An opinion Wednesday shows the Supreme Court is as divided as ever on whether congressional committee reports should be used to help understand what Congress meant when drafting and enacting a law.
All the justices agreed that the 2010 Dodd-Frank law only protects whistleblowers who tell the Securities and Exchange Commission about corporate wrongdoing. But the decision became a platform for justices to air their judicial philosophies about the long-contested idea of whether to give weight to legislative history.
The debate has become a staple in Senate judicial confirmation hearings, and an area for lawyers arguing before the justices to tread carefully. A 2010 study in the William and Mary Law Review found liberal justices are more likely to cite legislative history, and justices are more likely to consult legislative history when they are ideologically sympathetic to Congress’ purpose.
Wednesday’s opinion, written by Justice Ruth Bader Ginsburg, in part explores the “purpose and design” of the financial overhaul’s robust whistleblower program with citations to a Senate report. Such reports typically lay out for members of Congress and their staffs the purpose, policy implications and context of a bill.
For example, the opinion cites the report for the Dodd-Frank bill as stating that the “core objective” of the whistleblower program was “to motivate people who know of securities law violations to tell the SEC.”
Three of the conservative justices weren’t having it. Justice Clarence Thomas wrote a concurrence, and Justices Samuel A. Alito Jr. and Neil Gorsuch said they joined the opinion only as it relates to the text of the law itself.
“Even assuming a majority of Congress read the Senate Report, agreed with it, and voted for Dodd-Frank with the same intent, ‘we are a government of laws, not of men, and are governed by what Congress enacted rather than by what it intended,’” Thomas wrote.
That prompted Justice Sonia Sotomayor to take exception, arguing that committee reports are “particularly reliable sources” to “ensure our fidelity to Congress’ intended meaning.”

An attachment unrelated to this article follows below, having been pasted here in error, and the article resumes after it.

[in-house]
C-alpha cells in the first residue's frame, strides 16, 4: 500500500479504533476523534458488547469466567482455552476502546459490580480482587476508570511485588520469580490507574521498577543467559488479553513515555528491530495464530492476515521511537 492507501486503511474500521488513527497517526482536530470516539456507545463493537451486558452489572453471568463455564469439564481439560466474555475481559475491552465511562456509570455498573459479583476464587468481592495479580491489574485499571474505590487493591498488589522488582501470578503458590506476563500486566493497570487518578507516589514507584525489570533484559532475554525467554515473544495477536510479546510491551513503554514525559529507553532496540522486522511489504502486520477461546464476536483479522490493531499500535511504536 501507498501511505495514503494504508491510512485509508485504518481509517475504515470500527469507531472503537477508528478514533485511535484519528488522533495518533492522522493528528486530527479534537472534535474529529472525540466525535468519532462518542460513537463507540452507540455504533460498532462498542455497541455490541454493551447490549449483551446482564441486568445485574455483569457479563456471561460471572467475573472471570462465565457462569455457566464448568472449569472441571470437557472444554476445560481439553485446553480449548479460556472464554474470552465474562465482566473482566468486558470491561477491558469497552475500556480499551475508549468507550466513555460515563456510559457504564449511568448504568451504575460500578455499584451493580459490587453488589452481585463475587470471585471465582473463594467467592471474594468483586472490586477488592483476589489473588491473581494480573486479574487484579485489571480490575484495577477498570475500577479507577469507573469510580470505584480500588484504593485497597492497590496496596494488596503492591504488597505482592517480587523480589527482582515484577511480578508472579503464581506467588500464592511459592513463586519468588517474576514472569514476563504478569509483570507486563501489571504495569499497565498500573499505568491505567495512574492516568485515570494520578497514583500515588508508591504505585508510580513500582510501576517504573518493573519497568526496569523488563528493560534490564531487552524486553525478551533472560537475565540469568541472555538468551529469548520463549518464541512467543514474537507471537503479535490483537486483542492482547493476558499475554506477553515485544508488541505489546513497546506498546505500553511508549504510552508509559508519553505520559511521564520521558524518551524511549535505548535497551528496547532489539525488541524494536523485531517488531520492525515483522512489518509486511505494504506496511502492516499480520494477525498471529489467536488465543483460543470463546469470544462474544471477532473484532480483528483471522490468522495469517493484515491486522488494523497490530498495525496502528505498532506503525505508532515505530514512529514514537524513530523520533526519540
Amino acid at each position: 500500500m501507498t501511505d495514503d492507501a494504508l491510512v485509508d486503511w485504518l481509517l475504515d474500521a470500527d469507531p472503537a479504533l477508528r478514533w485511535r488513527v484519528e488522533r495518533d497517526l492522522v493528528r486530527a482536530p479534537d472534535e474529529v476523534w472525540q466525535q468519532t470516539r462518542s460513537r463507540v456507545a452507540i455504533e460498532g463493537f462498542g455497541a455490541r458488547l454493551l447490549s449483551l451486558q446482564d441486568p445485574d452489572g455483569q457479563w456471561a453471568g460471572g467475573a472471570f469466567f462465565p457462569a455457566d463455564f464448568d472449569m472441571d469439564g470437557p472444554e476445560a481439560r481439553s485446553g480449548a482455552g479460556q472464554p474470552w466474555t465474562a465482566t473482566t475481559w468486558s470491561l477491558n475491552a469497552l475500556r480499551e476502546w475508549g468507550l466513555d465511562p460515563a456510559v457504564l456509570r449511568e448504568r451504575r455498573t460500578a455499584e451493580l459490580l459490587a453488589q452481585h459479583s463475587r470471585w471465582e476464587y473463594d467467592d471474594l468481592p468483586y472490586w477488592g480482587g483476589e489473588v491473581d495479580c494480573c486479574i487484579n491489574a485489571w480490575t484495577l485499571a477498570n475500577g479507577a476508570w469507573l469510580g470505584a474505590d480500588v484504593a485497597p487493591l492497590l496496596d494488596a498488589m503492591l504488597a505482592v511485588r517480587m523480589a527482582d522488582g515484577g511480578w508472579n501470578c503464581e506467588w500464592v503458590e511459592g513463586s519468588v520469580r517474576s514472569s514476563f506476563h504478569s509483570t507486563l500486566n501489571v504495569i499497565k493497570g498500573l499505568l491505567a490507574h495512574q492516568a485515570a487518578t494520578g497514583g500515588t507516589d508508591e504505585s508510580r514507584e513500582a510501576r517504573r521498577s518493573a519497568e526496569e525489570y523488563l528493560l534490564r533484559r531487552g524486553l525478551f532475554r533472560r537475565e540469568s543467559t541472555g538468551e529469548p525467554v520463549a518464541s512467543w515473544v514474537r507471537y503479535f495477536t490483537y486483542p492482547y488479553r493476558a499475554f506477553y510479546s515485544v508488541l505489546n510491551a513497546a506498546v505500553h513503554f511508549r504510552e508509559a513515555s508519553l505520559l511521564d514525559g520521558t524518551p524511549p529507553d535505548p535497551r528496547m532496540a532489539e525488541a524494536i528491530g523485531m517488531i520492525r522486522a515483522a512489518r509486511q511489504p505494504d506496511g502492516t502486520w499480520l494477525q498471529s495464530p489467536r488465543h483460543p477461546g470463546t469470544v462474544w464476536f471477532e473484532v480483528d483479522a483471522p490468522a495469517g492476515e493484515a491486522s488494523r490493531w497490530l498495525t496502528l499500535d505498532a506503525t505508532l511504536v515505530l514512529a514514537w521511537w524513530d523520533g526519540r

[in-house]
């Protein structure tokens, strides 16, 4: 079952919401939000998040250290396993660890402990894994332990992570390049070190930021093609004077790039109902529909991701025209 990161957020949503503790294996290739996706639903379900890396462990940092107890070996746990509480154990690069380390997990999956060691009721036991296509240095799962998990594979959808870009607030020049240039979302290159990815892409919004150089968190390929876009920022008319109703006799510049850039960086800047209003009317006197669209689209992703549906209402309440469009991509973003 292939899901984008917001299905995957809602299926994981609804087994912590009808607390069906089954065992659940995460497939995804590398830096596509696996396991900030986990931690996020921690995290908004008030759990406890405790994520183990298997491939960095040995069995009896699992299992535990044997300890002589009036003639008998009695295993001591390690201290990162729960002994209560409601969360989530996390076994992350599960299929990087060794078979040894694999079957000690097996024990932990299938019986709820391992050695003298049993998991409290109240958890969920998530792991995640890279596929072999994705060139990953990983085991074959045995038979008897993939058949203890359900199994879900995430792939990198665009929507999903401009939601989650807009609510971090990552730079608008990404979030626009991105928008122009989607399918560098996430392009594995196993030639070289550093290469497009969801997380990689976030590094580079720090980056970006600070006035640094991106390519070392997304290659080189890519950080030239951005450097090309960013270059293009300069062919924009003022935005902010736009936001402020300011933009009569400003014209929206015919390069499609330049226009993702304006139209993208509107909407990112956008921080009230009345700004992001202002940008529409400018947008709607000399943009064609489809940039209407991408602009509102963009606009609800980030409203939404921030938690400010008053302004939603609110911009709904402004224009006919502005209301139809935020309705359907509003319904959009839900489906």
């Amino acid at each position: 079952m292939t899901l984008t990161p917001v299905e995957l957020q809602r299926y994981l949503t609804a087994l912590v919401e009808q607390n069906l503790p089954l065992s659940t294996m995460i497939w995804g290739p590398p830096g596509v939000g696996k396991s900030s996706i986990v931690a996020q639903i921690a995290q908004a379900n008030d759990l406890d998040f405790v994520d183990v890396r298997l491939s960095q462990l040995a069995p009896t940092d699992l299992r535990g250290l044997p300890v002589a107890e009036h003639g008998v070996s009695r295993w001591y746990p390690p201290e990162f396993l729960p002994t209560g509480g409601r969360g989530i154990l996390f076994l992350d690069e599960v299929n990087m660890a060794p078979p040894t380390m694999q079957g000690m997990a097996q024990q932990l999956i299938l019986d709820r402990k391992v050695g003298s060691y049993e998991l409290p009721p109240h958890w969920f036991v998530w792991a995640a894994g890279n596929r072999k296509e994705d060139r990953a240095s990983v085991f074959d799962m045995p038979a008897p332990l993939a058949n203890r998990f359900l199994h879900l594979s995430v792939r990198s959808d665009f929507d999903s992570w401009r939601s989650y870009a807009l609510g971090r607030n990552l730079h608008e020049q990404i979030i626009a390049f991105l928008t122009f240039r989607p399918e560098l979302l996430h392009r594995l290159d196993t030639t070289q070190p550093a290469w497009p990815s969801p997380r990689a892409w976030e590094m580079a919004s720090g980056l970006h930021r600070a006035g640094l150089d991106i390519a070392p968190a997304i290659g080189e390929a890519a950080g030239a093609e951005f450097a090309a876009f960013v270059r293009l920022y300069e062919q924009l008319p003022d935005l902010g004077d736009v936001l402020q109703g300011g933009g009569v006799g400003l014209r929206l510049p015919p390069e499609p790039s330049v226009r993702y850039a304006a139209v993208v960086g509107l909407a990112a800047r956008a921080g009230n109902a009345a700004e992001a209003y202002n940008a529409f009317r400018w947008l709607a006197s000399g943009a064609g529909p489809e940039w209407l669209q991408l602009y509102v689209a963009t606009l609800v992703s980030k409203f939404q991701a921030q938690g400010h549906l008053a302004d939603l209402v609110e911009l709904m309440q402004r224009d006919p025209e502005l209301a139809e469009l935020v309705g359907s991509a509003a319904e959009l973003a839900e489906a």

“Legislative history is of course not the law, but that does not mean it cannot aid us in our understanding of a law,” Sotomayor wrote. “Just as courts are capable of assessing the reliability and utility of evidence generally, they are capable of assessing the reliability and utility of legislative-history materials.”
Her concurrence was joined by Justice Stephen G. Breyer, a Senate Judiciary Committee counsel in 1979-80 for Massachusetts Democrat Edward M. Kennedy.
“For these reasons, I do not think it wise for judges to close their eyes to reliable legislative history — and the realities of how Members of Congress create and enact laws — when it is available,” Sotomayor wrote.
That prompted Thomas to respond, in a footnote in his concurrence, that “for what it’s worth” he seriously doubts that a committee report is a “particularly reliable source.”
Thomas previously worked as a legislative assistant to Missouri Republican John C. Danforth on the Senate Commerce Committee.
To make his point, Thomas quotes at length an exchange on a tax bill from 1982 on the Senate floor between Republican Sens. Bob Dole of Kansas and William Armstrong of Colorado. It’s an exchange that also came up in Justice Antonin Scalia’s 1986 confirmation hearing when the Senate Judiciary Committee explored his views on the use of legislative history.
“Mr. President, has the senator from Kansas, the chairman of the Finance Committee, read the committee report in its entirety?” Armstrong asked.
“I am working on it,” Dole replied. “It is not a bestseller, but I am working on it.”
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Correction 5:16 p.m. | An earlier version of this story incorrectly stated that Justice Stephen G. Breyer was the only justice with experience working for the legislative branch on Capitol Hill.